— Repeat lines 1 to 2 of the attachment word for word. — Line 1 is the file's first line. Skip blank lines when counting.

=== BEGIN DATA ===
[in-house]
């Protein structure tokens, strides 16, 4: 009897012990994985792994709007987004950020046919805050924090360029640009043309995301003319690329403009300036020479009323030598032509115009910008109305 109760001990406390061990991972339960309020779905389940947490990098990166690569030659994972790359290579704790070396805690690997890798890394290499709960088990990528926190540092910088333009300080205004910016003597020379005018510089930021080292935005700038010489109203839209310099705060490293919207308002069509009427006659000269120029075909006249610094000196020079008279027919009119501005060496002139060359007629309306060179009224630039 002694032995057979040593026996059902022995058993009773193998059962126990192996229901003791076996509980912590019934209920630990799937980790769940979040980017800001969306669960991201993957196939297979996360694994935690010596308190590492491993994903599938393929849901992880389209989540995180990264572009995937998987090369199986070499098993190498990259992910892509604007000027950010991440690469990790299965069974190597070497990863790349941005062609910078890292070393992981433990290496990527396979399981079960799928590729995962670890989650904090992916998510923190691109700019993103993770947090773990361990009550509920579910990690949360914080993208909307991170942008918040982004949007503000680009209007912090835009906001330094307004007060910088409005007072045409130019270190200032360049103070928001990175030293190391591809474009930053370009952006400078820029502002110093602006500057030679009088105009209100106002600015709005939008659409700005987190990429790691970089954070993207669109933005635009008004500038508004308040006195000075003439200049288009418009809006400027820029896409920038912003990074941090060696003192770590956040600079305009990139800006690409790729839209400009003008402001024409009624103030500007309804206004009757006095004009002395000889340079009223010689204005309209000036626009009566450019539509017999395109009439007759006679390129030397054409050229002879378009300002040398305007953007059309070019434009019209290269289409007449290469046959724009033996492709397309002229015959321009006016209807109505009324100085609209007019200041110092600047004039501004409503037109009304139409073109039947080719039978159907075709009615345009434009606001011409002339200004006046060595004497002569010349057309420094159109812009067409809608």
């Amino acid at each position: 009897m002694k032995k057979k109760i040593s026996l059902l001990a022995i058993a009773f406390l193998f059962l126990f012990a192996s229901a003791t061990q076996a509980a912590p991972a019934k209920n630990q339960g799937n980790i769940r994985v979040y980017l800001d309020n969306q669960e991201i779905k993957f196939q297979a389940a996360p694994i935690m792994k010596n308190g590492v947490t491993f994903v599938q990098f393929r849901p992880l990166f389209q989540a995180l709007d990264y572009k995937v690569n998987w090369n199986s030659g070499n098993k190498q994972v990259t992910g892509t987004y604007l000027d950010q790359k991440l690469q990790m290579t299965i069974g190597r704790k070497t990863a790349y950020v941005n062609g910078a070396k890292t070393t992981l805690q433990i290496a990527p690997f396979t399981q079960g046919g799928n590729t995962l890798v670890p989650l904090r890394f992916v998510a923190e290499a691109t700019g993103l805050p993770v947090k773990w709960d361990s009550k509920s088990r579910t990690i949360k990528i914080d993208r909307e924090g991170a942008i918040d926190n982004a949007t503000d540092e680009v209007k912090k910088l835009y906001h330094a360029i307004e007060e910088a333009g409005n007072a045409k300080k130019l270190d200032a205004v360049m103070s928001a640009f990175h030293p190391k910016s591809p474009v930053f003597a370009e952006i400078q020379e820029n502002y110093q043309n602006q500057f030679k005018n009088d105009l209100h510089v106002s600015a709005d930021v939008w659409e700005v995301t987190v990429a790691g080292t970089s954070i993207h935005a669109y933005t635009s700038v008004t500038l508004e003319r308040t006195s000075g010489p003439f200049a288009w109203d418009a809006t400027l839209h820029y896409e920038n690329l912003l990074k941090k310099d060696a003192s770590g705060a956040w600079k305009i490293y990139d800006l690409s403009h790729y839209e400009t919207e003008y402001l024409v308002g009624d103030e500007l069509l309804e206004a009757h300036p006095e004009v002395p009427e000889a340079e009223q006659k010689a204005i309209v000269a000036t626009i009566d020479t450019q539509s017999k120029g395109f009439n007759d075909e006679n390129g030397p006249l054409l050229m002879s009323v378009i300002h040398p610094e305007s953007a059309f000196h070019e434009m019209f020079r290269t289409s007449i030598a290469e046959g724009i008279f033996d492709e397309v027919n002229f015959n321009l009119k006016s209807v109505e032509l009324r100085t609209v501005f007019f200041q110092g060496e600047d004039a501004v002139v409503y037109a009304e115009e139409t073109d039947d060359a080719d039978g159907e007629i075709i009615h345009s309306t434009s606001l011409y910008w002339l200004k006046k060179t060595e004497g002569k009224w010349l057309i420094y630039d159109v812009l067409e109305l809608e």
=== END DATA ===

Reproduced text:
[in-house]
């Protein structure tokens, strides 16, 4: 009897012990994985792994709007987004950020046919805050924090360029640009043309995301003319690329403009300036020479009323030598032509115009910008109305 109760001990406390061990991972339960309020779905389940947490990098990166690569030659994972790359290579704790070396805690690997890798890394290499709960088990990528926190540092910088333009300080205004910016003597020379005018510089930021080292935005700038010489109203839209310099705060490293919207308002069509009427006659000269120029075909006249610094000196020079008279027919009119501005060496002139060359007629309306060179009224630039 002694032995057979040593026996059902022995058993009773193998059962126990192996229901003791076996509980912590019934209920630990799937980790769940979040980017800001969306669960991201993957196939297979996360694994935690010596308190590492491993994903599938393929849901992880389209989540995180990264572009995937998987090369199986070499098993190498990259992910892509604007000027950010991440690469990790299965069974190597070497990863790349941005062609910078890292070393992981433990290496990527396979399981079960799928590729995962670890989650904090992916998510923190691109700019993103993770947090773990361990009550509920579910990690949360914080993208909307991170942008918040982004949007503000680009209007912090835009906001330094307004007060910088409005007072045409130019270190200032360049103070928001990175030293190391591809474009930053370009952006400078820029502002110093602006500057030679009088105009209100106002600015709005939008659409700005987190990429790691970089954070993207669109933005635009008004500038508004308040006195000075003439200049288009418009809006400027820029896409920038912003990074941090060696003192770590956040600079305009990139800006690409790729839209400009003008402001024409009624103030500007309804206004009757006095004009002395000889340079009223010689204005309209000036626009009566450019539509017999395109009439007759006679390129030397054409050229002879378009300002040398305007953007059309070019434009019209290269289409007449290469046959724009033996492709397309002229015959321009006016209807109505009324100085609209007019200041110092600047004039501004409503037109009304139409073109039947080719039978159907075709009615345009434009606001011409002339200004006046060595004497002569010349057309420094159109812009067409809608």